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Experience of working in children's homes in Croatia - conversation with an educator from Children Home Zagreb

16 Mar 2016

In the past few years we have witnessed a process of de-institutionalization, which is carried out in order to ensure better treatment of children in institutions, as well as better working conditions for employees. We often hear a variety of information about the work of the institutions for children, both positive and negative. We believe that there are variety of great experts who dedicate their life for this work and we find  it important to present their individual stories.

Children's Home Zagreb is one of the largest institutions for accommodation of children in Croatia, and Ms. Aleksandra is an example of an educator who hasn`t lost enthusiasm and dedication.

We are honored to share her story.

 

What is your function in Children's House Zagreb, and how long have you been working in this position?

I am an educator, and have been working in that position for the last 20 years in the children's institution, for 17 years I have been working in this particular institution. I’ve been working on diagnostic jobs in Education Center in Dugave for three years. Currently we have 18 children here in our establishment, aged 14-18, so it is mostly high school children.

 

What kind of direct work activities do you omplement with children?

I follow children and their everyday activities. I take care of them waking up in the morning, getting breakfast, getting ready for school, I question them for school material, take care of their doctor, psychologist or psychiatrist appointments. Of course, I am here every day for support and conversation. My job is to get to know the children, to know their rhythm and their needs.

 

Could you share some of the examples in your work when you recognized the importance of Children's House Zagreb?

Each of the children living here has its own story. I can take an example of a boy who was taken from his family two years ago, where he was physically and emotionally abused by his step father. The child has a lot of potential, he is very warm in contact, his peers are very important to him. Mother is cooperating with our House, ready to hear us, but she has to gather strength to move away from the partner who doesn't handle her child in a good way. Most of the children in the House are taken from their families, but with us working on getting them and their family ready for their return to the family. In my practice, I have witnessed only a few cases in which children have been permanently taken from their parents. Of course, it is best for a child to live in a family, even if it is a foster family. However, we need to take care about the fact that some children in our House have some serious issues. There were situations when foster families returned those children to us, because they couldn’t handle those issues, and in those kinds of situations, it is best to have the child in a space with rules, schedule, and all-day professional care.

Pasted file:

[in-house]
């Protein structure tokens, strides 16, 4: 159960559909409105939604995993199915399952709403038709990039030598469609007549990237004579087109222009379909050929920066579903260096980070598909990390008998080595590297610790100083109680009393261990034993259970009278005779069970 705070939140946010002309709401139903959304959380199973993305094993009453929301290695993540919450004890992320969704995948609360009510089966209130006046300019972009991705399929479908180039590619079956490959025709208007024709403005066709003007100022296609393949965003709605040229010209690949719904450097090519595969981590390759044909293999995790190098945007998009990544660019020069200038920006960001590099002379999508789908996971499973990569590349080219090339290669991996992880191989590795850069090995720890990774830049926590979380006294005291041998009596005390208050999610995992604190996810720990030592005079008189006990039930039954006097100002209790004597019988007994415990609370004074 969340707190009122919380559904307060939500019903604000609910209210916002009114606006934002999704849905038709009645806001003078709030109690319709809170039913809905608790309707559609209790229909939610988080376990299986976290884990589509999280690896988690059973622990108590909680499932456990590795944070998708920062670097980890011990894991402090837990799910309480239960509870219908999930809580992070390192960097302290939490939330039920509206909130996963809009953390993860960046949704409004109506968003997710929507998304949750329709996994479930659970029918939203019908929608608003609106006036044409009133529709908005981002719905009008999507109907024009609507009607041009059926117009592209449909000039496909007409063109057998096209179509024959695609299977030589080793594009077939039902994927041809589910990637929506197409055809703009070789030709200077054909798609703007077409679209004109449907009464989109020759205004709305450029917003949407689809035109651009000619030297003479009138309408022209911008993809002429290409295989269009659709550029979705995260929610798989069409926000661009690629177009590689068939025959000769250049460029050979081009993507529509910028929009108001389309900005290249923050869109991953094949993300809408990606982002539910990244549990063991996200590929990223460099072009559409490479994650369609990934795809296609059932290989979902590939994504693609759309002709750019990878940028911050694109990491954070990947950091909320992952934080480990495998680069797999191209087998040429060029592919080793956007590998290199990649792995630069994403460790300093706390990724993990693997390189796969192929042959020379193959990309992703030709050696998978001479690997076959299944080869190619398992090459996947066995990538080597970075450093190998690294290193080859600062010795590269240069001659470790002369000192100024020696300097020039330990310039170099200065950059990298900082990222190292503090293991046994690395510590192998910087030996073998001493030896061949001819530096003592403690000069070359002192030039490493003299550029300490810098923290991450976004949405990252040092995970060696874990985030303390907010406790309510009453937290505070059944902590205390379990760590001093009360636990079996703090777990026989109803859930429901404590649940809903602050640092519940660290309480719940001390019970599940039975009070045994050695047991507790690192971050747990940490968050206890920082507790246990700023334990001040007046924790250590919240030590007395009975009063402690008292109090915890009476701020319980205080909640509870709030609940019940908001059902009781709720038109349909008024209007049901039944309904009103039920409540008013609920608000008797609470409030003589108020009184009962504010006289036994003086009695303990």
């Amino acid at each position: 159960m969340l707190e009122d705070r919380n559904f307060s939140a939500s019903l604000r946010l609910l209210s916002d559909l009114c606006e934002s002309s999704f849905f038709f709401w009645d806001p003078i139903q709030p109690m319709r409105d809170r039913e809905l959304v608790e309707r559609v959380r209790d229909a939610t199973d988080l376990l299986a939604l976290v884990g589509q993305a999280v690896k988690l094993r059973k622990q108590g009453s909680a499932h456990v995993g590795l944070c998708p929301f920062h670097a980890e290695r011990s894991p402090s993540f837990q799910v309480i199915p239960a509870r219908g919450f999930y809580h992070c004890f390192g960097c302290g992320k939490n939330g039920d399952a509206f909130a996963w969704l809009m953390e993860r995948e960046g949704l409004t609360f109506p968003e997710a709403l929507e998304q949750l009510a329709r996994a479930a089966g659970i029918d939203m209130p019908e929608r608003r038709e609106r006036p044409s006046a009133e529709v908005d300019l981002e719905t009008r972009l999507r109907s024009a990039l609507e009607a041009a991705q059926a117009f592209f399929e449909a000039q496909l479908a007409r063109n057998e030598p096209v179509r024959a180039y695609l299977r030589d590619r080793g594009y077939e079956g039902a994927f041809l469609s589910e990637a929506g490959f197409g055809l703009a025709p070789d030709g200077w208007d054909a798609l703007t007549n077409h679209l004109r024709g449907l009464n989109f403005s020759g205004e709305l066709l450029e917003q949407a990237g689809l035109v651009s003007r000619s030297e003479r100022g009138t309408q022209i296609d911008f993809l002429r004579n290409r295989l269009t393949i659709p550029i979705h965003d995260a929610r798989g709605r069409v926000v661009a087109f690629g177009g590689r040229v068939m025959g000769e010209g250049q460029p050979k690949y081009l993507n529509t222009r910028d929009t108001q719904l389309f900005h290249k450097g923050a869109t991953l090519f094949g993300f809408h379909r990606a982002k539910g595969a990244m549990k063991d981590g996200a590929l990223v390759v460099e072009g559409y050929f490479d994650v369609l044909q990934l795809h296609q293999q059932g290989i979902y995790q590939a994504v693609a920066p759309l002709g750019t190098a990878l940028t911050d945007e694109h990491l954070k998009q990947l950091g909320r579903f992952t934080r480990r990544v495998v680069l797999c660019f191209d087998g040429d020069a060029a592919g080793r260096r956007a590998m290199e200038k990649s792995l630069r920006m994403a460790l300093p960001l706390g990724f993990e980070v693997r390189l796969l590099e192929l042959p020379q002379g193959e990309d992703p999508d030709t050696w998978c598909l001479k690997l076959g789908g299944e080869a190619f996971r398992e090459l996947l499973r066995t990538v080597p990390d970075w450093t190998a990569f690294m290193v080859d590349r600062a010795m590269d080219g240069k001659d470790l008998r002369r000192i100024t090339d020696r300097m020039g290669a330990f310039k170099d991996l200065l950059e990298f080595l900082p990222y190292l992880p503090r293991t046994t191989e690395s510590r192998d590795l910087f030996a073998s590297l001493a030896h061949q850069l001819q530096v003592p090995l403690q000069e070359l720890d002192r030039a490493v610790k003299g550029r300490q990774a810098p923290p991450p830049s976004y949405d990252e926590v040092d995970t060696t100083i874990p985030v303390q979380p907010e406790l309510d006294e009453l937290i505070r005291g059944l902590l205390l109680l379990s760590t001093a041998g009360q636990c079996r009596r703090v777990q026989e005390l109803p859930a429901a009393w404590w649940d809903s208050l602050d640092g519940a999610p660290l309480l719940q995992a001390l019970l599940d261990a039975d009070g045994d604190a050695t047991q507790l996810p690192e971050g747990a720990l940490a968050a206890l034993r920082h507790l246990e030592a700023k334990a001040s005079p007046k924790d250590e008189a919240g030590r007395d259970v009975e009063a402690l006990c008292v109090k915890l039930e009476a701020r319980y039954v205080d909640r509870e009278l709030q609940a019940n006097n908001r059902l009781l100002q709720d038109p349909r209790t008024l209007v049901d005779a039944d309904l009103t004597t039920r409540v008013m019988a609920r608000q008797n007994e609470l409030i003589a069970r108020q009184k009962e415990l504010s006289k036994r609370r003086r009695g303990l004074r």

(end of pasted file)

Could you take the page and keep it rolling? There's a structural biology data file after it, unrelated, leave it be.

What are the biggest challenges you face in your job? Is there anything to ease those challenges?

I would say the hardest thing is bureaucracy and processes that are too slow. Sometimes, it is very urgent to provide certain type of care to a child, but the system is so slow and precious time passes, and that isn't good for the child nor for the group he/she lives with. Sometimes, we get a child for whom we are not best equipped to help, so we try to transport this child elsewhere. Often, because waiting period is too long, this child feels unaccepted and problematic, and often the group itself suffers the consequences.

 

What is „filling your batteries“ during your everyday work?

The little things. When a child tells me he/she understands why I told him/her to do something, or why I forbid something, that he/she understands I care and want to help. One of our girls, that isn't in our House anymore, now asked me to follow her to Prom night, to do the first dance with her. It is simply when you know you are in someone’s life and they are in yours. I always knew I wasn't going to work in the office filled with papers, my dad also worked with children in an institution and I grew up with those stories. It is simply who I am, and I believe it shaped me as a person.

 

 

 

 

 

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